Using tongs, transfer the chicken to a serving dish and cover to keep warm. In a small bowl, stir together 2 tablespoons water and the cornstarch, then whisk the mixture into the cooking liquid. Bring to a simmer over medium-high and cook, stirring constantly, until thickened, about 2 minutes. Taste and season with salt and pepper, then spoon the mushrooms and sauce over the chicken. Sprinkle with scallions and sesame seeds.

Greek Braised Chicken With Tomatoes and CinnamonConnie Miller/of CB Creatives

Greek Braised Chicken With Tomatoes and Cinnamon

Makes 4 servings

The rustic, homey Greek dish called kota kapama stews chicken with fragrant cinnamon, sweet-tart tomatoes, and, more often than not, white or red wine. For this recipe, we use bone-in, skin-on chicken thighs and braise them in a minimal amount of liquid. This way, the chicken cooks mostly in the juices it releases. Without other ingredients to dilute the flavor, the resulting sauce is wonderfully rich and full-bodied. Kota kapama traditionally is served with orzo or other noodles, but any starchy side — from crusty bread to mashed potatoes — works well.

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No need to fuss with the chicken once it’s skin side down in the pot. The skin may stick upon contact, but once it is nicely browned, the chicken will release easily. The pieces will be only parcooked after browning on the skin side; braising will finish them.

1 teaspoon ground cinnamon

½ teaspoon ground allspice

Kosher salt and ground black pepper

3 pounds bone-in, skin-on chicken thighs, trimmed and patted dry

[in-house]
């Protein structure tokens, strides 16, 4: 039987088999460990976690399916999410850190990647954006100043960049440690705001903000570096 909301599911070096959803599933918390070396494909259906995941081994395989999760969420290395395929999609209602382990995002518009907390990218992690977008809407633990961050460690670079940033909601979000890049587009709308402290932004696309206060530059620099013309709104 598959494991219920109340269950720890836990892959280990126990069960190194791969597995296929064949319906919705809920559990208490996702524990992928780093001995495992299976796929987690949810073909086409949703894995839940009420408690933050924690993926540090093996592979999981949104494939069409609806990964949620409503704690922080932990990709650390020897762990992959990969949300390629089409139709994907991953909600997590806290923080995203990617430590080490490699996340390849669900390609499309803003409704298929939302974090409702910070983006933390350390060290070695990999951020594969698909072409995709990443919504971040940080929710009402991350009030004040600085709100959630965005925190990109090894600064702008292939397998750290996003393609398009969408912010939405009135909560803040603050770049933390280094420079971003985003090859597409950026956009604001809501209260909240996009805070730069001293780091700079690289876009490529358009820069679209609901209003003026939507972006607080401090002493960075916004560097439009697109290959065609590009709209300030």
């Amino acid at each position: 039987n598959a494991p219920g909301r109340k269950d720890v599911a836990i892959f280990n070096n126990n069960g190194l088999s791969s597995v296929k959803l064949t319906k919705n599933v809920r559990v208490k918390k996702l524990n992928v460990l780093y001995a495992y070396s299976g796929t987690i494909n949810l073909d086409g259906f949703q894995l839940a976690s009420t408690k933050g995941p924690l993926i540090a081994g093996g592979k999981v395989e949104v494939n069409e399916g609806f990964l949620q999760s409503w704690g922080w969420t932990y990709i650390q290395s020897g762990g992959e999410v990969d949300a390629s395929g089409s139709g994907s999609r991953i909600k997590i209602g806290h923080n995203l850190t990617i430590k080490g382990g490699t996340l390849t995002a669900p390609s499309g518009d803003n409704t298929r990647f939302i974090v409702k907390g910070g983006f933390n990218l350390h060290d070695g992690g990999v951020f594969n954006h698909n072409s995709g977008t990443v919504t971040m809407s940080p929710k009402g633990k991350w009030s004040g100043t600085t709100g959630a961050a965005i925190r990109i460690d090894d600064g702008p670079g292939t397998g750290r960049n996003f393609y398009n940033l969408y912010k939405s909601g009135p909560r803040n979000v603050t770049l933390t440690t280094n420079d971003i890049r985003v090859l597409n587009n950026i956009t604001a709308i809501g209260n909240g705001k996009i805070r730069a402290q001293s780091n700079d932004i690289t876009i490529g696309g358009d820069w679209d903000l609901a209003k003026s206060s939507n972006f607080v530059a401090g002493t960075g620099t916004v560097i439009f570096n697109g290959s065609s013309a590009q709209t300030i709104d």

1 tablespoon extra virgin olive oil

1 medium red onion, thinly sliced

4 medium garlic cloves, thinly sliced

2 tablespoons tomato paste

½ cup dry white wine

8 ounces plum tomatoes, cored and chopped

½ cup lightly packed fresh mint, chopped

In a small bowl, stir together the cinnamon, allspice, 2 teaspoons salt, and 1 teaspoon pepper. Use the mixture to season the chicken all over, gently rubbing it in.

In a large Dutch oven set over medium heat, warm the oil until shimmering. Place the chicken skin side down and cook without stirring until well browned and the pieces release easily from the pot, 10 to 12 minutes. Transfer the chicken skin side up to a plate and set aside. Pour off and discard all but 1 tablespoon of fat from the pot.

Set the pot over medium heat and add the onion, garlic, and tomato paste. Cook, stirring occasionally, until the mixture is lightly browned, about 2 minutes. Add the wine and cook, scraping up any browned bits, until almost fully evaporated, about 1 minute. Stir in the tomatoes and bring to a simmer. Return the chicken to the pot, placing the pieces skin side up, then add the accumulated juices. Cover, reduce the heat to medium-low, and cook until a skewer inserted into the chicken meets no resistance, about 35 to 45 minutes.

Transfer the chicken to a serving platter. Taste the sauce and season with salt and pepper, then spoon it over the chicken. Sprinkle with the chopped mint.


Christopher Kimball is the founder of Milk Street, home to a magazine, school, and radio and television shows. Globe readers get 12 weeks of complete digital access, plus two issues of Milk Street print magazine, for just $1. Go to 177milkstreet.com/globe. Send comments to magazine@globe.com.